¶ 8. The Carrolls seek to avoid the preclusive effect of res judicata by arguing that it is now the minor, Katherine, who is challenging the adoption. However, the Carrolls never appealed the adoption decree or the order denying their insufficient consent claim. Because the adoption decree terminated their parental rights, the Carrolls have no standing to assert a collateral attack of the adoption. As such, the action leading to the February 9, 1998, decree and the action leading to the October 22, 1999, judgment concerned the same parties. Accordingly, the action which led to the latter judgment was barred by the earlier decree. There was no error in the chancellor's finding res judicata applicable.
II. WHETHER THE CHANCELLOR ERRED IN FAILING TO APPOINT A GUARDIAN AD LITEM TO REPRESENT THE CHILD SO AS TO RENDER THE SUBJECT ADOPTION VOID.
¶ 9. Had the doctrine of res judicata been inapplicable in this case, the Carrolls' substantive argument nevertheless fails to prove reversible error.
¶ 10. The Carrolls argue that the chancellor's failure to appoint a guardian ad litem to protect the interest of the child in the subject adoption-which necessarily resulted in a termination of their parental rights-renders the adoption void. They support this assertion by citing Miss.Code Ann. § 93-15-107(1) (Supp.2000), which requires a guardian ad litem to be appointed in an action to terminate parental rights. That statute states:
(1) In action to terminate parental rights, the mother of the child, the legal father of the child, and the putative father of the child, when known, shall be parties defendant. A guardian ad litem shall be appointed to protect the interest of the child in the termination of parental rights. A child may be made party plaintiff, and any agency holding custody of a minor shall act as party plaintiff.
¶ 11. The Youngs assert that this case is one primarily involving an uncontested adoption proceeding and since Miss.Code Ann. § 93-17-8 (Supp.2000) does not require a guardian ad litem to be appointed to protect the interest of the child in such cases, the subject adoption is valid. That statute states, in pertinent part:
(1) Whenever an adoption becomes a contested matter, whether after a hearing on a petition for determination of rights under Section 93-17-6 or otherwise, the court:
* * *
(b) Shall appoint a guardian ad litem to represent the child. Such guardian ad litem shall be an attorney, however his duties are as guardian ad litem and not as attorney for the child. The reasonable costs of the guardian ad litem shall be taxed as costs of court. Neither the child nor anyone purporting to act on his behalf may waive the appointment of a guardian ad litem.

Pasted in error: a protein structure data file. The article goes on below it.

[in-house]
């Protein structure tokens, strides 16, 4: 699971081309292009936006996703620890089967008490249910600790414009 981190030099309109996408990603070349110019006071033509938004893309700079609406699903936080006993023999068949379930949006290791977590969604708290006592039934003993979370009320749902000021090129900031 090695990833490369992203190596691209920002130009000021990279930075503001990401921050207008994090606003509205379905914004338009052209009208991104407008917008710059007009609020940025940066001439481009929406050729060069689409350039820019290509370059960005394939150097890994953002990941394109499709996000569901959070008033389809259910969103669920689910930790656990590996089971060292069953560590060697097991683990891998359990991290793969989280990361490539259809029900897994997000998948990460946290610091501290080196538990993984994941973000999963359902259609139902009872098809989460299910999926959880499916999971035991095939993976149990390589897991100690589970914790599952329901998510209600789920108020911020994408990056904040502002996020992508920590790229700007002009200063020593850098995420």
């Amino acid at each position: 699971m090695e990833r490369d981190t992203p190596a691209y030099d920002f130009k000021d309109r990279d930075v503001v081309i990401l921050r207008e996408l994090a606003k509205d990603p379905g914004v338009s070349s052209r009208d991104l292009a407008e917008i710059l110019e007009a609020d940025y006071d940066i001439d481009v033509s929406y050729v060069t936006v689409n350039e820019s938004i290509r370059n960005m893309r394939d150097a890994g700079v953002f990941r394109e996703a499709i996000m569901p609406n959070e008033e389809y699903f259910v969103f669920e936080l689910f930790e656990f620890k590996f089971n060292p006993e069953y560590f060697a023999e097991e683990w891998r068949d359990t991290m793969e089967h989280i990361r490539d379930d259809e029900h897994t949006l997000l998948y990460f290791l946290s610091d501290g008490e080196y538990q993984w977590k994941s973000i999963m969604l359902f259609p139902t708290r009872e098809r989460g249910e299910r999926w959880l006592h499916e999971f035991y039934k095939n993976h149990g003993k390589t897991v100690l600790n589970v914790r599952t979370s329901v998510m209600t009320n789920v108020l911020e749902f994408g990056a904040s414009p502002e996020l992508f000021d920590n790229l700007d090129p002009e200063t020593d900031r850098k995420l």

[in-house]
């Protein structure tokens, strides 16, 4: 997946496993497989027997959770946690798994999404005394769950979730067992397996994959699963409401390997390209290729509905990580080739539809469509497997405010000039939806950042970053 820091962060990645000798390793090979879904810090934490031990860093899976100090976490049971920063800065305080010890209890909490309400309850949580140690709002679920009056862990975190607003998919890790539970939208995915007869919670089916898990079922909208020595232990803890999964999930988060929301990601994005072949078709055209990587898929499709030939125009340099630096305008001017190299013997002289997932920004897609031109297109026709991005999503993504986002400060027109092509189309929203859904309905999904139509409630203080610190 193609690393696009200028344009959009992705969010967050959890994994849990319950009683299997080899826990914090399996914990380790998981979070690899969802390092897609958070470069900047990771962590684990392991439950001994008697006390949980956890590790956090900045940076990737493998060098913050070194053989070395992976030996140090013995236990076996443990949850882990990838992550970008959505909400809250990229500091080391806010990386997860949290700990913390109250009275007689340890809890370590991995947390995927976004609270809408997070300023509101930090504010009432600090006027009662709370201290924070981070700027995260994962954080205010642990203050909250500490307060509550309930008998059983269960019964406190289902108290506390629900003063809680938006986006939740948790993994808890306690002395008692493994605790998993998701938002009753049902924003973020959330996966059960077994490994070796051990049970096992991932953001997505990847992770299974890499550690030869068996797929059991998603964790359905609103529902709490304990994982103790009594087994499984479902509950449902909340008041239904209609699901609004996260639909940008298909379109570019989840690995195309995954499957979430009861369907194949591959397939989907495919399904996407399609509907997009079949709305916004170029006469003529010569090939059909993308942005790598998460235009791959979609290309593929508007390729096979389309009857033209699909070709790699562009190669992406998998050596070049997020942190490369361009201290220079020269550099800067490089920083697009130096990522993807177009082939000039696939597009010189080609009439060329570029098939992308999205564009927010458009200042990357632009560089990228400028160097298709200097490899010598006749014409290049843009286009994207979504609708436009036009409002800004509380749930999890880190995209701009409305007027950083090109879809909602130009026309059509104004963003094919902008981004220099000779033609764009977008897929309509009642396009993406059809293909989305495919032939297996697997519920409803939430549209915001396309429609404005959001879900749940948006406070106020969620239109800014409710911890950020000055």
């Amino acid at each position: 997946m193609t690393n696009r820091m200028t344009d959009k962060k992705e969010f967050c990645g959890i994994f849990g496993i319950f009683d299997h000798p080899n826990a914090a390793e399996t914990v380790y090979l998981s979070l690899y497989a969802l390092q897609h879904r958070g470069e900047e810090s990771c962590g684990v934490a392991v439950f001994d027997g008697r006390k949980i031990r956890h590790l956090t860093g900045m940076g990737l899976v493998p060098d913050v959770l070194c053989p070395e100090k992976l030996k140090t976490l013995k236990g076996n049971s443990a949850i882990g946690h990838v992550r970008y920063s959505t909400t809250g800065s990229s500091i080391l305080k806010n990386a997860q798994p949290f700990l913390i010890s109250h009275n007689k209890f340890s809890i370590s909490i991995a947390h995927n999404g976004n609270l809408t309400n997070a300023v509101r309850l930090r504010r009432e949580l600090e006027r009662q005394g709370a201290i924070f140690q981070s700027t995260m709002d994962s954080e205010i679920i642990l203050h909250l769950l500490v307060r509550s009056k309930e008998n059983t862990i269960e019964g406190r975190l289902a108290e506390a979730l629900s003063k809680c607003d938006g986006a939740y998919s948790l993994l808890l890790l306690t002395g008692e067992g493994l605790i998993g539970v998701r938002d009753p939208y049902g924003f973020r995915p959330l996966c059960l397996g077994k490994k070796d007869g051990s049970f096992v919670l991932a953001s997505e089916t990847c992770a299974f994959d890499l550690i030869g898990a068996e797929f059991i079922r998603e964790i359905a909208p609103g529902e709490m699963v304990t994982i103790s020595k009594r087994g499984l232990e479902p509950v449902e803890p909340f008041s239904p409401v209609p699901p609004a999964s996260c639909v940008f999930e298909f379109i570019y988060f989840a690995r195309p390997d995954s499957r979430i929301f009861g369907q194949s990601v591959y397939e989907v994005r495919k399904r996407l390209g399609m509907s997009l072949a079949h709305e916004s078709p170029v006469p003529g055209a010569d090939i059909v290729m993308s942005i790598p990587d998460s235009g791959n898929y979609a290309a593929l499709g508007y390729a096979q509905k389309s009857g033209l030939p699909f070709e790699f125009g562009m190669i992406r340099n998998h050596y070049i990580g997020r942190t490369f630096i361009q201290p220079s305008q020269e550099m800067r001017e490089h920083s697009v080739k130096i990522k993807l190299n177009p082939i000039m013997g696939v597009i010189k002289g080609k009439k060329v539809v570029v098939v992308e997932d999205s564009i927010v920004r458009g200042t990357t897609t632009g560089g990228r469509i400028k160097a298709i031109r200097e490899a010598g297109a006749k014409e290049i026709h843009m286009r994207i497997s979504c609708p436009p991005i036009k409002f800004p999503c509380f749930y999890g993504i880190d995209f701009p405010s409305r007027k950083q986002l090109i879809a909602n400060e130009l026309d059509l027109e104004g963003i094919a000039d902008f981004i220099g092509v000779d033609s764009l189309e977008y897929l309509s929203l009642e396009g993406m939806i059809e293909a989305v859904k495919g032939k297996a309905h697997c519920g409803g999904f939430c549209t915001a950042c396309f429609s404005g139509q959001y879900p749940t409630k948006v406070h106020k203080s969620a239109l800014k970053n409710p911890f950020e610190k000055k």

* * *
(5) Appointment of a guardian ad litem is not required in any proceeding under this chapter except as provided in subsection (1)(b) above and except for the guardian ad litem to be appointed where the chancery judge presiding in the adoption proceedings deems it unnecessary and no adoption agency is involved in the proceeding. No final decree of adoption heretofore granted shall be set aside or modified because a guardian ad litem was not appointed unless as the result of a direct appeal not now barred.
Id. § 93-17-8(1)(b) & (5).
¶ 12. In their brief to this Court, the Carrolls disagree that the adoption was uncontested.4 However, the chancellor, in the “Judgment of Adoption and Other Relief,” specifically stated that the Carrolls had joined in the petition for adoption for the purpose of giving their assent. No appeal from that ruling was prosecuted. And some sixteen months later when the Carrolls filed a “Motion for Contempt and Counterclaim to Set Aside Judgment of Adoption” for lack of sufficient consent to the adoption, the chancellor denied the motion. In so doing, he cited to the following authorities: Miss.Code Ann. § § 93-17-5, 93-17-7, 93-17-15, Rule 60(b) Miss. R. Civ. Pro., and Grafe v. Olds, 556 So.2d 690 (Miss.1990). No appeal from that ruling was prosecuted. As such, this Court is bound by the chancellor's apparent finding that the adoption was indeed consensual. Therefore, the adoption proceedings below must be viewed as having been uncontested.5
¶ 13. Perhaps most significant is this Court's holding in Grafe, where the majority held that the written, voluntary consent by a natural parent terminates their parental rights and thereafter, no objection to the adoption from the parent may be sustained. Grafe, 556 So.2d at 690-96; see also Miss.Code Ann. §§ 93-17-7 & 93-15-103(2) (1994). This authority apparently bars the Carrolls' claim. Notwithstanding the preclusive effect the consent has on their claim, the issue of the necessity for appointment of a guardian ad litem in such proceedings as occurred below is of great importance and is addressed by the Court.
¶ 14. Thus the question presented is whether our statutory scheme requires the chancellor to appoint a guardian ad litem to protect the interest of the child in an uncontested adoption proceeding which necessarily involves the termination of parental rights. Because there is no easily derived answer to this issue, a review of this Court's jurisprudence on the necessity of the appointment of a guardian ad litem in adoption and termination of parental rights cases is in order.